Economic Value of Unlicensed Spectrum

by on September 24, 2009 · 9 comments

Over at his always-informative Spectrum Blog, wireless guru Michael Marcus brings to my attention a new report that will definitely be of interest to everyone here about “The Economic Value Generated by Current and Future Allocations of Unlicensed Spectrum.”  It was written by Rich Thanki of Perspective Associates, a UK consulting firm. I haven’t had time to finish the whole thing yet, but it basically lays out the argument for opening up more spectrum, especially “white spaces,” to unlicensed use.

Anyway, Mike Marcus has an much better write-up of the report than I could ever do, so head over there to check out his discussion.  One important thing that Mike stresses is the importance of technical flexibility:

But the key issue here is not the presence or absence of a license, the key issue is deregulation. A major reason why unlicensed networks have been so innovative is that the descendants of the FCC Docket 81-413 rulemaking, e.g. Wi-Fi, Bluetooth, and Zigbee have been in spectrum bands with great technical flexibility… If you overregulate unlicensed systems, they can stagnate just as much as licensed one often do.

I think that is an important insight and essential lesson that we should always keep in mind when it comes to spectrum policy, regardless of whether we talking about licensed or unlicensed spectrum.  Although I’ve always been a bit torn about how much spectrum should be allocated on an unlicensed (or “commons”) basis versus auctioned (property rights model), as Marcus suggests, flexibility is crucial in either case.   In all the heated catfights over licensed and unlicensed spectrum, that point sometimes gets overlooked.

  • Jim Sullivan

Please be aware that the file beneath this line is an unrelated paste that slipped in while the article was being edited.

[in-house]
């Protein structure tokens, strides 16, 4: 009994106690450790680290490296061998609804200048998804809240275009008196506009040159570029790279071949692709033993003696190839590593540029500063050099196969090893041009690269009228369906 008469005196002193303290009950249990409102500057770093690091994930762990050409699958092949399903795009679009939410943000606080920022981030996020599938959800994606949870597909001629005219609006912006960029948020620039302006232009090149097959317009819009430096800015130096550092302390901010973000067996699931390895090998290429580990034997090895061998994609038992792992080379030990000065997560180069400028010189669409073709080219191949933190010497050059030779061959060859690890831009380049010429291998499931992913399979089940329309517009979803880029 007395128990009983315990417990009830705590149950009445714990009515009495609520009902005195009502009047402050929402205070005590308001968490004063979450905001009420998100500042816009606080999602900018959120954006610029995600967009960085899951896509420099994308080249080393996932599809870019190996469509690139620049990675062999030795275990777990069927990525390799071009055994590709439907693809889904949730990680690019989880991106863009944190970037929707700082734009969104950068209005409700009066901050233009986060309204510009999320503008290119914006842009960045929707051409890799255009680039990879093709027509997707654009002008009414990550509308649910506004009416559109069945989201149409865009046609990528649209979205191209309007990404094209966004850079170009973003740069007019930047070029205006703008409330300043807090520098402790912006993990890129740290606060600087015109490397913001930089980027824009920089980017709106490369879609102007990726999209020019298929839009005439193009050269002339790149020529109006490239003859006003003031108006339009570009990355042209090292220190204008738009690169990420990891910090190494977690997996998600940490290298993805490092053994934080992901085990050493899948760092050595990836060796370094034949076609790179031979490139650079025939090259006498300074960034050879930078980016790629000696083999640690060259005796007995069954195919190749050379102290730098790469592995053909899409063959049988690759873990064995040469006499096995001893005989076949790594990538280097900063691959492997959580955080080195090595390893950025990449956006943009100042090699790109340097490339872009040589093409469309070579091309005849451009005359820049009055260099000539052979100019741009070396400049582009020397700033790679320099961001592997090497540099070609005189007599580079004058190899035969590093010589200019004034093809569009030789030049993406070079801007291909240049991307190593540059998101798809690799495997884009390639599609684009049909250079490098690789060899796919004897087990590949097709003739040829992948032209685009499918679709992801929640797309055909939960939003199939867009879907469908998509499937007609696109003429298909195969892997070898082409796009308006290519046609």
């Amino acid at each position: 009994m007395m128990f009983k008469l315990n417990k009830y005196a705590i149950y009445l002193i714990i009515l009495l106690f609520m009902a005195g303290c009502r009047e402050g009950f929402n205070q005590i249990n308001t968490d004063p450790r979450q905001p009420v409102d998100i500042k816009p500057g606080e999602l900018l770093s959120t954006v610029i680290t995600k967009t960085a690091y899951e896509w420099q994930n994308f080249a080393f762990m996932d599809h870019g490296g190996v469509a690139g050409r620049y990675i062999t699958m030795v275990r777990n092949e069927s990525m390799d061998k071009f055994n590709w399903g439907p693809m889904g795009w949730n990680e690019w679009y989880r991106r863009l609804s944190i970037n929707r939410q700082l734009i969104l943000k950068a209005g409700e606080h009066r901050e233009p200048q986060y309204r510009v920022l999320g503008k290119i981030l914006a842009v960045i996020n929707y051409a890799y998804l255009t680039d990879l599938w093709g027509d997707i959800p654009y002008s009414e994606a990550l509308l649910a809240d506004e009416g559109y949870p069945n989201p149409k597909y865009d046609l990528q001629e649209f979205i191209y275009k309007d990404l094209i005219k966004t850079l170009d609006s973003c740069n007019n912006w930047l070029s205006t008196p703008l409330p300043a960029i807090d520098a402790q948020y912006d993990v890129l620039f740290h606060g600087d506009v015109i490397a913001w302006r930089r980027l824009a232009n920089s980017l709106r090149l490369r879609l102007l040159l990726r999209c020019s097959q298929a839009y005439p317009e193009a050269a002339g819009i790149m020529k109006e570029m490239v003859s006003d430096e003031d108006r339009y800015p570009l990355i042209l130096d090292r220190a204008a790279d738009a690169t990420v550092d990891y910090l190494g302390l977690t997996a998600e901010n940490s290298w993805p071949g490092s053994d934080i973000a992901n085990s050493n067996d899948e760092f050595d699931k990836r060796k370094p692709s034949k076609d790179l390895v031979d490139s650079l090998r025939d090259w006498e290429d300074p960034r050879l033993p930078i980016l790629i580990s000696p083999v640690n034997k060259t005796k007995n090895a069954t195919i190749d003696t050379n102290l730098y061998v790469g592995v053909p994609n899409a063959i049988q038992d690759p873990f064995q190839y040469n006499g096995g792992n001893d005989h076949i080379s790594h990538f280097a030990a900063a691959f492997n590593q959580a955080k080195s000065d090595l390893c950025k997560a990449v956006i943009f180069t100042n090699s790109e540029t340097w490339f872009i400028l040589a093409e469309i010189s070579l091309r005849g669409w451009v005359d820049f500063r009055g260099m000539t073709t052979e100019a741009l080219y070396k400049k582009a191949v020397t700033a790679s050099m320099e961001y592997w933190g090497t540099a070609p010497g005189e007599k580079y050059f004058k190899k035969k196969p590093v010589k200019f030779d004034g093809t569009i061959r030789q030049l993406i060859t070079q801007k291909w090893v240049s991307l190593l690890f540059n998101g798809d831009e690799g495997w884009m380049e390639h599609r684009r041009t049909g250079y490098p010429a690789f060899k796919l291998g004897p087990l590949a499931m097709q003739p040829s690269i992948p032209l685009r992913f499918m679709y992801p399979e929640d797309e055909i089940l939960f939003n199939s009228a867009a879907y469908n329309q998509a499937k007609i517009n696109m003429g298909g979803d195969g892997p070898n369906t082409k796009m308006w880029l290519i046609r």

Spectrum is similar to real estate. It can be shared or owned. The best and highest use may be realized from either form. Regulation is necessary because unlike real estate, spectrum reuse brings interference. Rules keep these problems to a minimum.

    Microwave ovens and Wi-Fi share the same spectrum. Wi-Fi signals lose to the oven's interference. This is unlicensed sharing.

    Military radar and ham radio share licensed spectrum. When the Air Force asserted its higher use of the spectrum, the hams accommodated by shutting down or moving in frequency.

  • brettglass

    This paper is deeply flawed in that it assumes a dichotomy: unlicensed spectrum or exclusively licensed spectrum. It makes no mention of the possibility of “lightly licensed” spectrum, which — if cognitive radio technology is employed — can avoid the “tragedy of the commons” which is being seen on unlicensed bands (especially 900 MHz). See my slides at http://www.brettglass.com/CR/index.html.

  • brettglass

    This paper is deeply flawed in that it assumes a dichotomy: unlicensed spectrum or exclusively licensed spectrum. It makes no mention of the possibility of “lightly licensed” spectrum, which — if cognitive radio technology is employed — can avoid the “tragedy of the commons” which is being seen on unlicensed bands (especially 900 MHz). See my slides at http://www.brettglass.com/CR/index.html.

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